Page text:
The principles that rule this blog

Principles that will govern my thoughts as I express them here (from my opening statement):

  • Freedom of the individual should be as total as possible, limited only by the fact that nobody should be free to cause physical injury to another, or to deprive another person of his freedoms.
  • Government is necessary primarily to provide those services that private enterprise won't, or won't at a price that people can afford.
  • No person has a right to have his own beliefs on religious, moral, political, or other controversial issues imposed on others who do not share those beliefs.

I believe that Abraham Lincoln expressed it very well:

“The legitimate object of government is to do for a community of people whatever they need to have done, but cannot do, at all, or cannot
so well do, for themselves — in their separate, individual capacities.”

Comments will be invited, and I will attempt to reply to any comments that are offered in a serious and non-abusive manner. However, I will not tolerate abusive or profane language (my reasoning is that this is my blog, and so I can control it; I wouldn't interfere with your using such language on your own!)

If anyone finds an opinion that I express to be contrary to my principles, they are welcome to point this out. I hope that I can make a rational case for my comments. Because, in fact, one label I'll happily accept is rationalist.

Friday, October 21, 2011

A good idea, which is unfortunately not likely to come about right away

Although the bill was introduced back in August, it was only yesterday (as a result of an editorial in the Washington Examiner) that I found out that Senator Orrin Hatch and Representative Tim Scott introduced a bill, under the name of the Employee Rights Act, to make fairer the process of determining whether workers are represented by unions or not.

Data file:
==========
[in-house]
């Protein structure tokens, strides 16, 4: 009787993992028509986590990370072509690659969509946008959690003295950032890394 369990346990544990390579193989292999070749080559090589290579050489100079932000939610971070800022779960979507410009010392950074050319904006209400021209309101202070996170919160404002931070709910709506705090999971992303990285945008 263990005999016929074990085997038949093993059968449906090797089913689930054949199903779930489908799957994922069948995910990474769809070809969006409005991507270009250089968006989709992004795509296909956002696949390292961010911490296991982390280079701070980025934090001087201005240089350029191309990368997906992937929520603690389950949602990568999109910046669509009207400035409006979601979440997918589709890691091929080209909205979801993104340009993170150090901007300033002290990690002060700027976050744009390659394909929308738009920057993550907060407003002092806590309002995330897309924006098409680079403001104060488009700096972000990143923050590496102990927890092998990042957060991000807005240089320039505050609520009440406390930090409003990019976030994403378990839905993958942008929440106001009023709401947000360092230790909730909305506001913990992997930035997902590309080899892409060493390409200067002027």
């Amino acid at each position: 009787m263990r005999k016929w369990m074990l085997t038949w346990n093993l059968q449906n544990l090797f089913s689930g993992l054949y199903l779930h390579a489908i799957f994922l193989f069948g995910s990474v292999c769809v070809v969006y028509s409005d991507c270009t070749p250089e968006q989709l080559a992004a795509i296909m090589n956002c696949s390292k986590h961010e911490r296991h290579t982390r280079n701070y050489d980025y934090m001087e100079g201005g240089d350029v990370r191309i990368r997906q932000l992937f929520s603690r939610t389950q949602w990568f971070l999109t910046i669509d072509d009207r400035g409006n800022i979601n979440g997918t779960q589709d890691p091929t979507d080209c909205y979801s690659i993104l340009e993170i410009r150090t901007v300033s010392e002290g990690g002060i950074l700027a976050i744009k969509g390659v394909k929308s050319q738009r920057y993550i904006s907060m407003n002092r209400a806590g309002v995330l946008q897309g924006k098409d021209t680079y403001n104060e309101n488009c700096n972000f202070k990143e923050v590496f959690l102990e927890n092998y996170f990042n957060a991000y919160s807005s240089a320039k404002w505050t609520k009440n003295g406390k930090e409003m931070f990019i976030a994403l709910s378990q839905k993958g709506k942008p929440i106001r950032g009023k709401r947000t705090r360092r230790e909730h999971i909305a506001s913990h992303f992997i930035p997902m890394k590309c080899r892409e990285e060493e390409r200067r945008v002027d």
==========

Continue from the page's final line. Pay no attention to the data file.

If enacted, the bill would:

• Mandate a secret-ballot vote in every union representation election, regardless of whether an employer opts to voluntarily recognize the union.

• Require union representation to be recertified via a secret ballot election every three years following initial certification.

• Allow employees to collect any lost wages or unlawfully collected union dues resulting from a union’s interference with their rights under the National Labor Relations Act, including the right to petition for union decertification.

• Impose a procedural penalty on unions that unlawfully interfere with an employee’s filing of a decertification petition.

• Prevent the National Labor Relations Board from implementing its proposed “quickie elections” rule change in order to ensure that employees are able to have full and complete information before deciding whether to join a union.

• Conform and make equal the definition of an unfair labor practice on the part of union with that of an employer under the National Labor Relations Act (NLRA).

• Prevent a union from ordering a strike unless they first obtain the consent of a majority of the workforce via a secret ballot election.

• Allow all applicable employees — union members and non-members alike — to have the same rights as union members to vote to ratify a collective bargaining agreement or to engage in a work stoppage.

• Prevent an employee’s union dues or fees from being used for purposes unrelated to the union’s collective bargaining functions — including political contributions and expenditures — without that employee’s written consent.

• Strengthen prohibitions against extortion and the use of force or violence or threat thereof for achieving objectives relating to union representation, compensation, or conditions of employment.

Right now, the playing field is tilted in favor of organized labor — if the employees vote once to certify a union, it remains certified for all time; the workers have no chance to reconsider this decision, ever! This bill would create a more level playing field.

Unfortunately, it has little chance of passing the Senate — because the Democrats control that body and most Democrats are the stooges of organized labor — and would certainly be vetoed by President Obama even if it passed, again because the Democratic Party is totally beholden to organized labor and Obama has never shown any desire to offend those union bosses. Right now, all we can hope for is a debate that will bring out the issues, but perhaps after the 2012 election, the political balance will have changed so as to make passage more likely. As should be clear, this blog is 100% behind the Hatch-Scott bill. Too bad there is no hope of passing it right now, but let us work to get a bill like this in the future.

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